Breath tests with carbon-13
Modern, non-invasive functional diagnostics in gastroenterology include a number of breath tests. After administration of the tested substrate, exhaled air samples are taken and in 13 C-breath tests the change in the ratio of 13 C and 12 C carbon isotopes in the CO 2 fraction is measured. The 13 C carbon isotope is a marker of the tested function, the administered substrate is enriched with a defined amount of 13 C and this quantity is compared in molar terms with the amount of 13 C isotope in the exhaled air. Older tests used 14 C- radiolabelled substrates, but these tests are in decline and are gradually being replaced by stable 13 C isotope tests.
Determination of ratio 13CO2 : 12CO2[edit | edit source]
There are several methodological approaches to the analysis of exhaled air and the determination of the ratio of 13 CO 2 : 12 CO 2. These appoaches have different principle of detection and analytical sensitivity.
IRMS method[edit | edit source]
The IRMS - Isotope Ratio Mass Spectrometry method is the most accurate, a few microliters of air sample are sufficient for analysis. Special kits are designed for this technique, where exhaled air is collected in 5-10 ml test tubes. The mass spectrophotometer has a special detector, three detectors that capture and count particles with mass 44 ( 12 CO 2 ), mass 45 ( 13 CO 2 ) and mass 46 to eliminate the error in the presence of a stable oxygen isotope - ( 12 C 16/18 O 2 ).
Detection in the infrared spectrum - NDIRS[edit | edit source]
Infrared Detection - NDIRS (Nondispersive Isotope-Selective Infrared Spectroscopy) is the second analytical procedure. The principle of detection is the different absorption maximum of both carbon isotopes in the region of 4350 nm of the infrared spectrum. Analyzers of this type are cheaper, smaller, do not require special operators and are of the POCT (Point Of Care Testing) type, suitable, for example, for specialized clinics. The lower sensitivity of IR analyzers requires much larger air sample volumes (10-100 ml). Aluminum foil bags are used for air collection. The latest technology in the field of IR detection of breath tests is the so-called MCS (Molecular Correlation Spectroscopy) which is based on a pair of very precisely and narrowly specific IR sources, continuous measurement is enabled by a permanent nasal probe. It is a POCT type device.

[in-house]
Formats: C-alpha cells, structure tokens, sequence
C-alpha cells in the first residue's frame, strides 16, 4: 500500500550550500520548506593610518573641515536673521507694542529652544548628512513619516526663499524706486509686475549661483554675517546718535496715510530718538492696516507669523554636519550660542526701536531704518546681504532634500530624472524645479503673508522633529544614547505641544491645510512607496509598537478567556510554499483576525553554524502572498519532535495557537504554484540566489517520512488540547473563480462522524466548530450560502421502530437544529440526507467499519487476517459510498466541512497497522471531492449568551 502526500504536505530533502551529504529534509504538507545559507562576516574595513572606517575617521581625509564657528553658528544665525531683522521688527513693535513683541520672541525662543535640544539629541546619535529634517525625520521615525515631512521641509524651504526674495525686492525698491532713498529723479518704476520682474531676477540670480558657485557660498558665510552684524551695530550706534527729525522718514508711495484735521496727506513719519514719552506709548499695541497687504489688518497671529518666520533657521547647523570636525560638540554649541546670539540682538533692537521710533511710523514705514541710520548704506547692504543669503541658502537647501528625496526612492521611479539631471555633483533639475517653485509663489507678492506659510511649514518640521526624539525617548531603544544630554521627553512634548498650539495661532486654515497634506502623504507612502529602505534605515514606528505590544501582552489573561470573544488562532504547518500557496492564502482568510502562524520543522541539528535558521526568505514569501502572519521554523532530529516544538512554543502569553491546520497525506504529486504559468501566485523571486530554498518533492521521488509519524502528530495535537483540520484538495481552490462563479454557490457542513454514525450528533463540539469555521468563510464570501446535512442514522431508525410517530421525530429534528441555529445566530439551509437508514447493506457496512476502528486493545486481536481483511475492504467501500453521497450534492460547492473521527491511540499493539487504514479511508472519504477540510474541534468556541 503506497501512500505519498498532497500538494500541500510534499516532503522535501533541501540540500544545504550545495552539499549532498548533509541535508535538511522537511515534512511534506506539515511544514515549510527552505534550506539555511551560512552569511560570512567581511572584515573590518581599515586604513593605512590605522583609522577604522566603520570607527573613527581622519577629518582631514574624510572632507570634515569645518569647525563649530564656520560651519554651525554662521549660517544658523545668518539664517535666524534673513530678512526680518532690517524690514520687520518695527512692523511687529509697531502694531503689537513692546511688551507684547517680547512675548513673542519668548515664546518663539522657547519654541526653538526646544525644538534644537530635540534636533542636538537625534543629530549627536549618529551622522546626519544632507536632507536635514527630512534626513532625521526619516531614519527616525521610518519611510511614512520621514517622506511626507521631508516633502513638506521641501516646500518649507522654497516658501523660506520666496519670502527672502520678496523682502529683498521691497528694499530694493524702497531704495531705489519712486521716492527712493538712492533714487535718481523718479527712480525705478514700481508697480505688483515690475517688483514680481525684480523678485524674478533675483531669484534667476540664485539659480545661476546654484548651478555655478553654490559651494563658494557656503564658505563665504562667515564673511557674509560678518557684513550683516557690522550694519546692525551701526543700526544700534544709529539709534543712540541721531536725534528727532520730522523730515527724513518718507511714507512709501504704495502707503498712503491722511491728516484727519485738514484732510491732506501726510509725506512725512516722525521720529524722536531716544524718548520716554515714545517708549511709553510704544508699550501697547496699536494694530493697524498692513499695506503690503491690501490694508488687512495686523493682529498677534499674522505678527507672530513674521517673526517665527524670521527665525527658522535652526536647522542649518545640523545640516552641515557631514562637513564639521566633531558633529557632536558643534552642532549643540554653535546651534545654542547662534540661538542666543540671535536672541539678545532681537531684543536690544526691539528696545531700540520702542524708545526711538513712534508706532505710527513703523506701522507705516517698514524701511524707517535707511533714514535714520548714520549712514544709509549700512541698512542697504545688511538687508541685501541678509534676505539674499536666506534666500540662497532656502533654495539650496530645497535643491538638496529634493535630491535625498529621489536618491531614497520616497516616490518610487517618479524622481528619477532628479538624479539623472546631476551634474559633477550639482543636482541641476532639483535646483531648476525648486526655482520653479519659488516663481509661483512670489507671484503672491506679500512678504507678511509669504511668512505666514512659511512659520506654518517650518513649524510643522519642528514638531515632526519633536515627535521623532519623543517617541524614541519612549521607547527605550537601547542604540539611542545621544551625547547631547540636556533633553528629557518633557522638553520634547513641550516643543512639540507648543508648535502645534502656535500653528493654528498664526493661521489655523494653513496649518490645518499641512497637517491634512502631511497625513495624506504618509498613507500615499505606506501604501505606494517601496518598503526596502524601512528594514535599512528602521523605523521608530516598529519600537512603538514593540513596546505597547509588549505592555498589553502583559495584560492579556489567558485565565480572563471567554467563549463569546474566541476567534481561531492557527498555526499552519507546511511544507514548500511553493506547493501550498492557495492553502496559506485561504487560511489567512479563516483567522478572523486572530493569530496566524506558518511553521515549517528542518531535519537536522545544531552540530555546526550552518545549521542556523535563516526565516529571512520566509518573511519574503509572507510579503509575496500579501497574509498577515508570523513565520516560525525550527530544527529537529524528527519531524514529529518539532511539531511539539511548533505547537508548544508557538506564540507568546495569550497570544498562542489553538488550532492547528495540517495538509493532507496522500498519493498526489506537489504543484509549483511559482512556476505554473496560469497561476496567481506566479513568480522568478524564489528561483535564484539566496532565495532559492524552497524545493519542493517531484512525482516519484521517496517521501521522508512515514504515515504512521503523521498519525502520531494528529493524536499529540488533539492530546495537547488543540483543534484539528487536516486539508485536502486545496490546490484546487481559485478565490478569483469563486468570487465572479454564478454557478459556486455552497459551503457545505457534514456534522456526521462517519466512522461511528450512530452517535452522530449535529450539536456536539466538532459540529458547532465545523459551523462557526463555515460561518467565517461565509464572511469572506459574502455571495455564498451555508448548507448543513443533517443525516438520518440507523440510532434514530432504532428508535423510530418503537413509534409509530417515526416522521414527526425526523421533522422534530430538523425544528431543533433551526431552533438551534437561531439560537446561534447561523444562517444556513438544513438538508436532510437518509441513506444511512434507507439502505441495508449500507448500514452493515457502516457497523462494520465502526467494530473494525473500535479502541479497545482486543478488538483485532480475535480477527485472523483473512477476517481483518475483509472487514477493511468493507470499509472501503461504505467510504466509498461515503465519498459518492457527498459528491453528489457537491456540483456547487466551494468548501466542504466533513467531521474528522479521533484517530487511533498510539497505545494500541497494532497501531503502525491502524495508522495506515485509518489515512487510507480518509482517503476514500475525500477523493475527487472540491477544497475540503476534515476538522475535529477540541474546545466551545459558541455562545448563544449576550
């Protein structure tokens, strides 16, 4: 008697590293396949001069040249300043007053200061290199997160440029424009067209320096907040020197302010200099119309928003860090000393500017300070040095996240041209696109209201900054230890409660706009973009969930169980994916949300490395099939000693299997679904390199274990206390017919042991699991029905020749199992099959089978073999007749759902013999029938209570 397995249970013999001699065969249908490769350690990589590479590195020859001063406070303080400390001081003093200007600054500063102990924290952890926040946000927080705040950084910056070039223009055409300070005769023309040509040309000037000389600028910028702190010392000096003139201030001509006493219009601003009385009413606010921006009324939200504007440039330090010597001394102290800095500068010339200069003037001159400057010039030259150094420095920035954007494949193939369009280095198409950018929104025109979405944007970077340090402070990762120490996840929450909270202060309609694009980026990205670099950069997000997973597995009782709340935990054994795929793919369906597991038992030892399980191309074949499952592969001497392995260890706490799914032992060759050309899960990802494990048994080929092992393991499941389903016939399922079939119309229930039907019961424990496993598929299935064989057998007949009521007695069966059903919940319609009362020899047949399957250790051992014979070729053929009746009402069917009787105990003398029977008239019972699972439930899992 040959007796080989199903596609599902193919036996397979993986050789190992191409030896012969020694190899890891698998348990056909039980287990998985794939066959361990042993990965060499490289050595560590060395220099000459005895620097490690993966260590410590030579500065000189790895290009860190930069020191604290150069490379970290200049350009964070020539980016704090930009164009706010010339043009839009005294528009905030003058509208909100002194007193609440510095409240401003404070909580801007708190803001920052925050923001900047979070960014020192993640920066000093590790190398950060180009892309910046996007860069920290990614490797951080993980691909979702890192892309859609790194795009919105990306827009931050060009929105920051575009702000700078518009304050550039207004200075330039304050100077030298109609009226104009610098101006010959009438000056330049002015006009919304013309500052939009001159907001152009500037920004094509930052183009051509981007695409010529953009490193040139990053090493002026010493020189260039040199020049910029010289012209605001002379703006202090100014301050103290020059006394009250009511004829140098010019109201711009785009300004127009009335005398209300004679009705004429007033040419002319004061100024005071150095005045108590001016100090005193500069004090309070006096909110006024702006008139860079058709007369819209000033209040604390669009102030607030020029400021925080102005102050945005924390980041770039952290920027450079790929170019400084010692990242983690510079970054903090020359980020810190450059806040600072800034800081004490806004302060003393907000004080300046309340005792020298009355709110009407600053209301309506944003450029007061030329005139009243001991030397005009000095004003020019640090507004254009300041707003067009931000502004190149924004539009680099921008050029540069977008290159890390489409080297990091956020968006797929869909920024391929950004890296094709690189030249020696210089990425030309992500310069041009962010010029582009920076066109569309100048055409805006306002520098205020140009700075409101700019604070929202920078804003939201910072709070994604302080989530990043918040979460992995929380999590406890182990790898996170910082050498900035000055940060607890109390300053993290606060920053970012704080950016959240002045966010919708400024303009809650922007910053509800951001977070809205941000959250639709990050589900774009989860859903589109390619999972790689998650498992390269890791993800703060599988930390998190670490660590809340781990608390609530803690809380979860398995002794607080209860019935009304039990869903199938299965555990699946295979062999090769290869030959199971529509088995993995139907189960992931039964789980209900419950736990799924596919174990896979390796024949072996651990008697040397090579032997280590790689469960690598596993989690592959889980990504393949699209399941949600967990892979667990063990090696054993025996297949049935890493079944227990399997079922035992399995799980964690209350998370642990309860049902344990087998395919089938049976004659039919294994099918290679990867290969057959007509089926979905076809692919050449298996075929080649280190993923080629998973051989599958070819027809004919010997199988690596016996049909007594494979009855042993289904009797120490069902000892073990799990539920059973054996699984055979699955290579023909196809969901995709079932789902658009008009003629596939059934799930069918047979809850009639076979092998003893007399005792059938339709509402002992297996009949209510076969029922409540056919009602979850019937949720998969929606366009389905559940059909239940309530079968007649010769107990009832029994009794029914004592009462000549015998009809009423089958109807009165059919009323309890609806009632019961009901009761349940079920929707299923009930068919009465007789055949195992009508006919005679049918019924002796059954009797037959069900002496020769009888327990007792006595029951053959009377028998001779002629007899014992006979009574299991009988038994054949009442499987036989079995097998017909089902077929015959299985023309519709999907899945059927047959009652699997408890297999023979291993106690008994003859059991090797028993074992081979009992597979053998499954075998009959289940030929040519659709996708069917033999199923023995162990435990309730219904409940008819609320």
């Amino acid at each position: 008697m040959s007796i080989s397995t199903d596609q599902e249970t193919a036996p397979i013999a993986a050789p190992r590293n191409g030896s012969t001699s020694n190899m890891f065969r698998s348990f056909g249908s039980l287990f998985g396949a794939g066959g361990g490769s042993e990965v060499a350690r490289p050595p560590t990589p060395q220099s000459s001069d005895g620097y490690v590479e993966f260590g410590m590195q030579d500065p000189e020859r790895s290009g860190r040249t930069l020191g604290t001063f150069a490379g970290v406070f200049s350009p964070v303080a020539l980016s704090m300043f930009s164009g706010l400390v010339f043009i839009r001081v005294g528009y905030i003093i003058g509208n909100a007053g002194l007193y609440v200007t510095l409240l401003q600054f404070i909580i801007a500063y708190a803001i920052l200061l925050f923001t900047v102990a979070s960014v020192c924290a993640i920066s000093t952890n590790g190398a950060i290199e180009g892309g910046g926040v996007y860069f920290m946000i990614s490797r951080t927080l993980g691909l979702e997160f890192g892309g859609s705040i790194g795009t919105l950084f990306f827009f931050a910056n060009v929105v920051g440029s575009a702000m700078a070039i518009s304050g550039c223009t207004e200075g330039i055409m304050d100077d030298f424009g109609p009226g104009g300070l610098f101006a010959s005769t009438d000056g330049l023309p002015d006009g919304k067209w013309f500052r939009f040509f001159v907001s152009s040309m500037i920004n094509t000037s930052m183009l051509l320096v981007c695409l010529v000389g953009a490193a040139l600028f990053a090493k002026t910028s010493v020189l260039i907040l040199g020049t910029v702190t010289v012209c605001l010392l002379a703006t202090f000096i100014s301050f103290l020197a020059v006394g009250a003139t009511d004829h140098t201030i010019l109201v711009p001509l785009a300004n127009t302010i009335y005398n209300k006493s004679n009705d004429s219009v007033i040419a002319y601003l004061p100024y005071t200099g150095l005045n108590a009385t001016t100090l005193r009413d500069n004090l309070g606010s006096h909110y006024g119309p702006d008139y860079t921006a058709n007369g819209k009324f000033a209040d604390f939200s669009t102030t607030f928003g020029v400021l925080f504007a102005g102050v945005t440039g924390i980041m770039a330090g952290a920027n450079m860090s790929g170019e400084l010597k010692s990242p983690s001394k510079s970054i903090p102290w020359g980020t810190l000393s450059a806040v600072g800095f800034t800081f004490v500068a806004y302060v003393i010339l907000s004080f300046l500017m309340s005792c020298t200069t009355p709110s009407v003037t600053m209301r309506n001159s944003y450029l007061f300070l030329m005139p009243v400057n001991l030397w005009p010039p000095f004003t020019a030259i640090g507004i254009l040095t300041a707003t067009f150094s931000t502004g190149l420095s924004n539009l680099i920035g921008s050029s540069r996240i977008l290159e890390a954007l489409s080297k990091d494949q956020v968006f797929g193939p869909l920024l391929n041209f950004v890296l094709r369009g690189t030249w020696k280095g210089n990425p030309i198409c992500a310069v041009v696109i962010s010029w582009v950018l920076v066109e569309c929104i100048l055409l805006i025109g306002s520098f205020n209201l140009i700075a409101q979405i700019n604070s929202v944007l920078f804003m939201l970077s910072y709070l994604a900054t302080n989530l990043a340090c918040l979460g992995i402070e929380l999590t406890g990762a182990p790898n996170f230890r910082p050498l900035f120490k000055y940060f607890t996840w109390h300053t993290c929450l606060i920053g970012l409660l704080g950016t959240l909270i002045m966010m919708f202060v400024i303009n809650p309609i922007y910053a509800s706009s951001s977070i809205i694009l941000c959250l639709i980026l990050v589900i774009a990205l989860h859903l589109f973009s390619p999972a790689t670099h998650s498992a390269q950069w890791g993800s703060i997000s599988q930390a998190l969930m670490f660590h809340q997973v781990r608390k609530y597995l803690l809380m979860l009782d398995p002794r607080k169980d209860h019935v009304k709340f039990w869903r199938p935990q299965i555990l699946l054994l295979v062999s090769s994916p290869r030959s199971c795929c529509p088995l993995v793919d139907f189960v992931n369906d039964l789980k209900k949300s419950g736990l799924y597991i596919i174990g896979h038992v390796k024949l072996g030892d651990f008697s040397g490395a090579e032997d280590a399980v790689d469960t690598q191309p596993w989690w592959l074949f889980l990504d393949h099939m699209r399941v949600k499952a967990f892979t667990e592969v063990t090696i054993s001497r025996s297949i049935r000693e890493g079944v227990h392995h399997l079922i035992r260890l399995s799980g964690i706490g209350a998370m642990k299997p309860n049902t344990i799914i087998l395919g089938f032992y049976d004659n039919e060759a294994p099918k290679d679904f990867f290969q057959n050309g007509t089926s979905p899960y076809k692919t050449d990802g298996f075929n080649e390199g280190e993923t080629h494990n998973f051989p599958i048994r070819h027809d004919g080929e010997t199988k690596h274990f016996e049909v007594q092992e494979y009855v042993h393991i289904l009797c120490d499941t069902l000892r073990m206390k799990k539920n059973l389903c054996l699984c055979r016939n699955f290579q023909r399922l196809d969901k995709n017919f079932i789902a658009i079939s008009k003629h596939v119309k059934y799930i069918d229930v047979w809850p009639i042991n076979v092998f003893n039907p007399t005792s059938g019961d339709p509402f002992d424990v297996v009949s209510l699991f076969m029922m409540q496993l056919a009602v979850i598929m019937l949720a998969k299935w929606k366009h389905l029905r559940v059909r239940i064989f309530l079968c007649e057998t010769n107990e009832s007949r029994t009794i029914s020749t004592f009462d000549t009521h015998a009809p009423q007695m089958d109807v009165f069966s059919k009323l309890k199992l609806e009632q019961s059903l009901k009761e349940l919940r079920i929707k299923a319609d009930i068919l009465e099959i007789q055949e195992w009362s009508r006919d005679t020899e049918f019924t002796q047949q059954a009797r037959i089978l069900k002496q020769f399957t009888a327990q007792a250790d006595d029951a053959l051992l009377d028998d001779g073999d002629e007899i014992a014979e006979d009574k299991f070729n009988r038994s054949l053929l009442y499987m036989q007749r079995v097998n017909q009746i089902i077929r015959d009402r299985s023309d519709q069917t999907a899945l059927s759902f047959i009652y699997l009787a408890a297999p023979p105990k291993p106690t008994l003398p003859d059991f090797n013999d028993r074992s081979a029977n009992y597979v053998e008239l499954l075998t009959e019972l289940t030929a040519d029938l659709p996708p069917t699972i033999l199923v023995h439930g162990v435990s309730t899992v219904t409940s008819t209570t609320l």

LARA analyzer[edit | edit source]
The LARA analyzer is the third type of detection. LARA is based on opto-galvanic measurement of laser beam properties, the analyzer of this type is a closed system and is not installed anywhere in our country yet. The accuracy and precision of the breath test results depends not only on the type of analyzer, but above all on the intra- and extra-laboratory quality control and reference sources.
Substrates stable isotope-labeled carbon[edit | edit source]
Currently, there is a wide range of labeled substrates for functional tests of gastric passage ( 13 C-acetate), pancreatic function ( 14 C-cholesteryl octanoid, 13 C-triolein, amylose), intestinal malabsorption ( 14 C / 13 C-xylose, lactose , palmitate), liver function ( 13 C-aminopyrine, phenylalanine, methacetin, leucine, galactose, caffeine), 13 C-urea for urease detection in Helicobacter pylori infection. The testing kits contain a defined amount of substrate, 2 to 6 exhaled air sampling containers (depending on the test layout), and a sampling tube. The pre-analytical phase of the test mainly involves the correct collection of exhaled air, so that the air sample taken in the tube / or aluminum bag contains an air sample with a relatively highest possible CO 2 concentration, the final part of the exhalation, with a concentration corresponding to alveolar air. Screening tests are delivered in a package in which the patient can send them to the laboratory by post after sampling. On-line breath tests are now performed even during endoscopic application of the substrate, most often 13C-urea, and on-line measurement is performed by molecular correlation spectroscopy, NDIRS variant.
Links[edit | edit source]
References[edit | edit source]
- DILLON, EL. Novel noninvasive breath test method for screening individuals at risk for diabetes. Diabetes Care. 2009, vol. 32, no. 3, p. 430-5, ISSN 0149-5992 (Print), 1935-5548 (Electronic). PMID: 19074994.
- GOETZE, O. 13C-methacetin breath test as a quantitative liver function test in patients with chronic hepatitis C infection: continuous automatic molecular correlation spectroscopy compared to isotopic ratio mass spectrometry. Aliment Pharmacol Ther. 2007, vol. 26, no. 2, p. 305-11, ISSN 0269-2813 (Print), 1365-2036 (Electronic). PMID: 17593076.
- MODAK, AS. A simple non-invasive method to detect and monitor hypercapnia: the sodium [13C]bicarbonate breath test. Isotopes Environ Health Stud. 2007, vol. 43, no. 1, p. 23-9, ISSN 1025-6016 (Print), 1477-2639 (Electronic). PMID: 17454270.
- ISHII, Y. Measurement of extra-pancreatic secretory function by 13C-dipeptide breath test. Transl Res. 6, vol. 149, p. 298-303, ISSN 1931-5244 (Print), 1878-1810 (Electronic). PMID: 17543847.
- SLATER, C. Comparison of accuracy and precision of heart rate calibration methods to estimate total carbon dioxide production during 13C-breath tests. Eur J Clin Nutr. 2006, vol. 60, no. 1, p. 69-76, ISSN 0954-3007 (Print) 1476-5640 (Electronic). PMID: 16151459.